Blackcaps vs India: T20I Series Wash Up

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Let the good vibes of some International T20 buzz wash over you, diluting the shenanigans of the ODI series vs India and filling you with hope of positive progress for Aotearoa's Blackcaps. In winning the third T20I, the Blackcaps clinched the T20I series and apart from the entertainment, the hype etc, who cares?

Colin Munro smacked 72 off 40 balls, although that's not going to help him a whole lot in terms of trying to reclaim his ODI opening spot. Colin de Grandhomme came out swinging, although I'm not overly convinced that he's going to continue that against Bangladesh. Take your pick from the bowling performances and know that there's not a much correlation between this and their ODI craft.

Again, as far as enjoying some quality cricket goes, chur chur. We're in an enticing time though, enticing in the sense that it's very easy, perhaps lazy to connect the dots between T20I and ODI cricket to try solve the difficult ODI World Cup conundrum. This Blackcaps ODI conundrum is definitely conundrum with various positions up for grabs, so chucking a T20I series between two ODI series' makes it convenient to come to those ODI conclusions.

The funkiest thing about this T20I series, was Tim Seifert finishing as the leading run-scorer and Daryl Mitchell was the best bowler. Seifert had 139 runs @ 46.33avg/173.75sr and Mitchell was tied with Mitchell Santner on 4 wickets, yet Mitchell took his in just 6.2ov to give him an average of 13.75 vs Santner's 9ov @ 18avg.

Aotearoa has this wave of younger talent simmering beneath the surface, a pool of depth that is the deepest I've ever seen it and for the Northern Districts Knights duo (Seifert/Mitchell) to perform as they did throughout this series is further confirmation of this. Don't view this as a coincidence, given that there was a heavy investment in the 'A' tour to United Arab Emirates and further A series in Aotearoa last spring through early summer.

All of which makes you wonder why NZC fluffed around for so long, not making such investments in A cricket. The proof is in the pudding and while not all the best Super Smash performers were involved in A cricket, the leading run-scorers/wicket-takers are mostly up and coming prospects...

Bowling

*Kyle Jamieson: 22w @ 12.77avg/7.33rpo.

Mitchell McClenaghan: 15w @ 16.26avg/8.13rpo.

*Blair Tickner: 15w @ 16.26avg/8.13rpo.

Christi Viljoen: 13w @ 16.30avg/8.83rpo.

*Scott Kuggeleijn: 13w @ 18.30avg/8.60rpo.

*Jacob Duffy: 13w @ 19.69avg/7.75rpo

Batting

*Devon Conway: 363 runs @ 45.37avg/144.04sr.

*Daryl Mitchell: 318 runs @ 35.33avg/140.08sr.

*Tom Bruce: 308 runs @ 44avg/161.25sr.

*Chad Bowes: 276 runs @ 27.60avg/140.10sr.

*Michael Bracewell: 266 runs @ 29.55avg/178.52sr.

Dean Brownlie: 249 runs @ 35.57avg/151.82sr.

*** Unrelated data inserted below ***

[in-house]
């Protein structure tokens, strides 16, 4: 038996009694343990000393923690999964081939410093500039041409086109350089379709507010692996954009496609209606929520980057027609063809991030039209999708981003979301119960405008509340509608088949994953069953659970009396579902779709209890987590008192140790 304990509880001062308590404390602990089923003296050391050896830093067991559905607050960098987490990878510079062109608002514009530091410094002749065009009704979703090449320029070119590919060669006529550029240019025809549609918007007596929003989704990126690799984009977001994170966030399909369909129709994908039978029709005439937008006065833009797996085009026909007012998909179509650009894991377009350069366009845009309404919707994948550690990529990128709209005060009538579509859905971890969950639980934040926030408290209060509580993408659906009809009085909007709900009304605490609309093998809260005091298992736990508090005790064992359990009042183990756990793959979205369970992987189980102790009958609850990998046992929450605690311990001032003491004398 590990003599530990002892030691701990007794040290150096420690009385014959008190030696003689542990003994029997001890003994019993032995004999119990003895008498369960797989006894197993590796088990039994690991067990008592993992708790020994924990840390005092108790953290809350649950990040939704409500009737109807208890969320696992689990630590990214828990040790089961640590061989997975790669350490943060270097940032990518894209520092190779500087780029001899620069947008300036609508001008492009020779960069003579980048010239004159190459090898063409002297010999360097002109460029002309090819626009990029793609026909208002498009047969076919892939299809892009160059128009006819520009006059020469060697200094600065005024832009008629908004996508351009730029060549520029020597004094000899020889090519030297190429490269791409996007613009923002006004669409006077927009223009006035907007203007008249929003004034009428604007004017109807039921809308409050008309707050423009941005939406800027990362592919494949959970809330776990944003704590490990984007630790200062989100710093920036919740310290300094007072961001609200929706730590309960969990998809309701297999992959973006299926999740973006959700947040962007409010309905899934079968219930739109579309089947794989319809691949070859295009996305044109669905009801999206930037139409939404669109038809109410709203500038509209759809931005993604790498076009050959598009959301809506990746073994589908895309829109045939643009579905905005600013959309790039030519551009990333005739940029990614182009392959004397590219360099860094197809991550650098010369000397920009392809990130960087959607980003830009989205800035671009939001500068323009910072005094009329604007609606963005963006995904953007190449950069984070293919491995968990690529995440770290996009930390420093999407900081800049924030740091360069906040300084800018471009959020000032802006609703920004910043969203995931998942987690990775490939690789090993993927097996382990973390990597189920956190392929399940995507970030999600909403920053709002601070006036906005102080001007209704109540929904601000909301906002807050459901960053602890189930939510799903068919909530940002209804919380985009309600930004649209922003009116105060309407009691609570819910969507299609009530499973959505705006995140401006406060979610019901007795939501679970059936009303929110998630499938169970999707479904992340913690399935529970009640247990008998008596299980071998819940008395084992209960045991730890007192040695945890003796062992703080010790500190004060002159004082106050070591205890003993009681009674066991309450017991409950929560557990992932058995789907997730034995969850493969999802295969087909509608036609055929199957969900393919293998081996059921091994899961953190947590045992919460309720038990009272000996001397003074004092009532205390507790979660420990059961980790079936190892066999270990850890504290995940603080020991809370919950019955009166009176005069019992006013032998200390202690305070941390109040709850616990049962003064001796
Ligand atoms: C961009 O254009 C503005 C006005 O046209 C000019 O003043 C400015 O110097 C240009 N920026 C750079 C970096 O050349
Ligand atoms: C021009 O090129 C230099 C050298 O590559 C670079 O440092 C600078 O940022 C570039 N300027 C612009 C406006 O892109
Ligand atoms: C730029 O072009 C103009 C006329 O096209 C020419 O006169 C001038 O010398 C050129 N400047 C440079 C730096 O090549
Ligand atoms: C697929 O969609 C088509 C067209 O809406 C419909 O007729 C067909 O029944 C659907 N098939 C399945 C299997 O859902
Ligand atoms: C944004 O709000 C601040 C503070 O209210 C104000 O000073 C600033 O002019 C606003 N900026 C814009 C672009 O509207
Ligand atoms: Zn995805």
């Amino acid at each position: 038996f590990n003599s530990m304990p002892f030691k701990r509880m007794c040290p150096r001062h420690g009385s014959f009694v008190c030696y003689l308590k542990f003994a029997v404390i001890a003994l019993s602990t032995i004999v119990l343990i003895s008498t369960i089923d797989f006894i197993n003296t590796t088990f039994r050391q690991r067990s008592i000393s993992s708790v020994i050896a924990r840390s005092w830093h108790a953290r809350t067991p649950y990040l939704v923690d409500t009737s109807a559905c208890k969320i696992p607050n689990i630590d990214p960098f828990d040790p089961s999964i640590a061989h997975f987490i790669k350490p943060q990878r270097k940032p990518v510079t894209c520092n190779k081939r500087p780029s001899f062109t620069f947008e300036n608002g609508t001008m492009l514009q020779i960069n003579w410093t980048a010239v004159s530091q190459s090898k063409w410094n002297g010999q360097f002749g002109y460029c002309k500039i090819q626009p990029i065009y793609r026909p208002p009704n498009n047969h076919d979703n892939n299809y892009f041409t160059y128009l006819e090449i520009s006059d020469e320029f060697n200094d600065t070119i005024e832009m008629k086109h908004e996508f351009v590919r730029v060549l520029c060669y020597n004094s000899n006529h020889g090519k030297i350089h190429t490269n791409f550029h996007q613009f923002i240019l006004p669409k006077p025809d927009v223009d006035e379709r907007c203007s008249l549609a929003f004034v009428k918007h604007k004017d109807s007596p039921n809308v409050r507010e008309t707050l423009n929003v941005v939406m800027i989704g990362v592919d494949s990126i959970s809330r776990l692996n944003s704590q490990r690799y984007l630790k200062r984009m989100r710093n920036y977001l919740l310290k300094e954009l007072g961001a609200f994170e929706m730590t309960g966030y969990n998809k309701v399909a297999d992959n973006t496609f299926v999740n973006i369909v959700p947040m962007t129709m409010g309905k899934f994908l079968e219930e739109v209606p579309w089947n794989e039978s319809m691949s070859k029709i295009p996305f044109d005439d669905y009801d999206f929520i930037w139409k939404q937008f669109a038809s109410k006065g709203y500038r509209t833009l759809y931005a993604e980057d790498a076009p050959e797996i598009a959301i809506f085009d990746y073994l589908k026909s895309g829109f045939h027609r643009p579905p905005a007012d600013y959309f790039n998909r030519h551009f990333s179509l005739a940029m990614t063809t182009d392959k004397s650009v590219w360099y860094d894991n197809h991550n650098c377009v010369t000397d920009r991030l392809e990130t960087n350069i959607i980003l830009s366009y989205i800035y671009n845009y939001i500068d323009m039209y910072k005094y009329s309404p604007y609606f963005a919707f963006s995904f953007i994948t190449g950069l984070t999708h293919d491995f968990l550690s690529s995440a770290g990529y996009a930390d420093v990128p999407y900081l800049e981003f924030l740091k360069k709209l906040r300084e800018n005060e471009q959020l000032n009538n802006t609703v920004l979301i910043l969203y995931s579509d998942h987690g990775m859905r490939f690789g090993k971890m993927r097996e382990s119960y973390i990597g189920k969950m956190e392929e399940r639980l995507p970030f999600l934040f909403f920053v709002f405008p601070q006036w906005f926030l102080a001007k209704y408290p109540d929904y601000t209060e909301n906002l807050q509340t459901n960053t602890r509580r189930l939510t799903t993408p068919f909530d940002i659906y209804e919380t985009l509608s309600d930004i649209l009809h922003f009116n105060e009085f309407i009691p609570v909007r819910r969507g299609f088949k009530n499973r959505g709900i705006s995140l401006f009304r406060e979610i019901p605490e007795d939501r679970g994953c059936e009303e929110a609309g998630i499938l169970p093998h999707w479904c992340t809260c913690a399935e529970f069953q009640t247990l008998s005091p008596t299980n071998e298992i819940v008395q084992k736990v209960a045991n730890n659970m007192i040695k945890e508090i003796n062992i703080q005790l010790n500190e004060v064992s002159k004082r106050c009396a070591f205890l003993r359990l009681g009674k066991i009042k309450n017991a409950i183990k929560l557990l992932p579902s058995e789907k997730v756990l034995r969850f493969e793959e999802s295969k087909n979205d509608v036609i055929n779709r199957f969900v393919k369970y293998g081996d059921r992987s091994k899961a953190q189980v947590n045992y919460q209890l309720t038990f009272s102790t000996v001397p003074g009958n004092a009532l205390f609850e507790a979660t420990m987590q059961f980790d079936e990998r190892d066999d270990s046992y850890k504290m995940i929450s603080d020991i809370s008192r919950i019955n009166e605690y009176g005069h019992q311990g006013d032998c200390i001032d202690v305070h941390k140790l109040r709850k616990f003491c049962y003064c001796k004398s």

There is one bloke though, who is enjoying a glorious patch of form across all formats and basically since he sussed out his eyes, Ross Taylor has gone to a nek level. In Test and ODI cricket, this is been more of a case of Taylor continuing the trajectory of his career and like most batsmen, Taylor has improved with age. In T20 cricket, or more specifically T20I, Taylor has exploded to become a key figure in the middle order after effectively been fucked over by the previous regime.

Common sense prevailed and Taylor was ushered back into the Blackcaps T20I group, after the Niche Cache questioned his absence. Now Taylor is the finisher, where his attacking instincts that are so prevelent in ODI and Test cricket - Taylor is nearly always looking to assert himself in the first few balls of those formats - and experience enable him to control the final stages of the innings.

Against India, Taylor only scored 79 runs, however they came @ 39.50avg/138.59sr. In the lone T20I vs Sri Lanka prior to India's arrival, Taylor absorbed the situation and instead of flirting with Eden Park's small boundaries, Taylor anchored the innings to score 33 off 37 with just three boundaries (2 fours, 1 six). Aotearoa won that T20I by 35 runs, with their first innings total boosted by the whack whacks of Doug Bracewell, Scott Kuggeleijn and Tim Southee (all of whom had strike-rates over 160); a late innings flourish set up by Taylor's craft in the middle stages.

Since the start of 2018, Taylor has taken his T20I career average from 25.88 to 37.87. Averaging 25 in T20 ain't even that bad, as long as it comes with a strike-rate over 120 and while Cricinfo doesn't have a strike-rate breakdown for that period, Taylor's career strike-rate is 121.08 in T20I. I'm comfortable in making the assumption that Taylor's strike-rate since the start of 2018 rises in conjunction with his average and even if it didn't, to have Taylor averaging 37 with a strike-rate around 120ish is lovely.

For what it's worth, in domestic/franchise T20 cricket, Taylor averages 31.57/132.76sr. Combine all these stats together and we're left with Taylor being a freak across all three formats, at the highest level. When we think about Aotearoa's greatest batsmen, the ability of Taylor to align his run-scorer with the different roles and requirements of the three formats has to be a factor.

May the reign of King Rossco continue.

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Peace and love 27.